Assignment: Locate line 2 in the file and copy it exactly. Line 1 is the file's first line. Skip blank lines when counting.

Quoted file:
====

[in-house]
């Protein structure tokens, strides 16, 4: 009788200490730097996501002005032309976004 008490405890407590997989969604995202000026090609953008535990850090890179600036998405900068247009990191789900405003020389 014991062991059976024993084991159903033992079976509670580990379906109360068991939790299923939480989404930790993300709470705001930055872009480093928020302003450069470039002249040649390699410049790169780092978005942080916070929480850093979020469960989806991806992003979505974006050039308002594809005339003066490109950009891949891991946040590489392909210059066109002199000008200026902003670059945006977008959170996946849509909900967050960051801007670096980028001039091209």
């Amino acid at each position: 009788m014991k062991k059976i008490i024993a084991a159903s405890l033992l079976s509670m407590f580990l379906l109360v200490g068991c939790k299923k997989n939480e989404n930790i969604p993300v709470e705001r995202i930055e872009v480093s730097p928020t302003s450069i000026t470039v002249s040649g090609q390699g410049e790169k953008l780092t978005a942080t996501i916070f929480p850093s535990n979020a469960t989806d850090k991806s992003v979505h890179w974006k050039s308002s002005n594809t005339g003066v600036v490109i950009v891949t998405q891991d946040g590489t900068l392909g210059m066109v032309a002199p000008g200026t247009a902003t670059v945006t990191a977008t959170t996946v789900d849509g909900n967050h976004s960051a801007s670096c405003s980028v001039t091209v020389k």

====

């Protein structure tokens, strides 16, 4: 009788200490730097996501002005032309976004 008490405890407590997989969604995202000026090609953008535990850090890179600036998405900068247009990191789900405003020389 014991062991059976024993084991159903033992079976509670580990379906109360068991939790299923939480989404930790993300709470705001930055872009480093928020302003450069470039002249040649390699410049790169780092978005942080916070929480850093979020469960989806991806992003979505974006050039308002594809005339003066490109950009891949891991946040590489392909210059066109002199000008200026902003670059945006977008959170996946849509909900967050960051801007670096980028001039091209």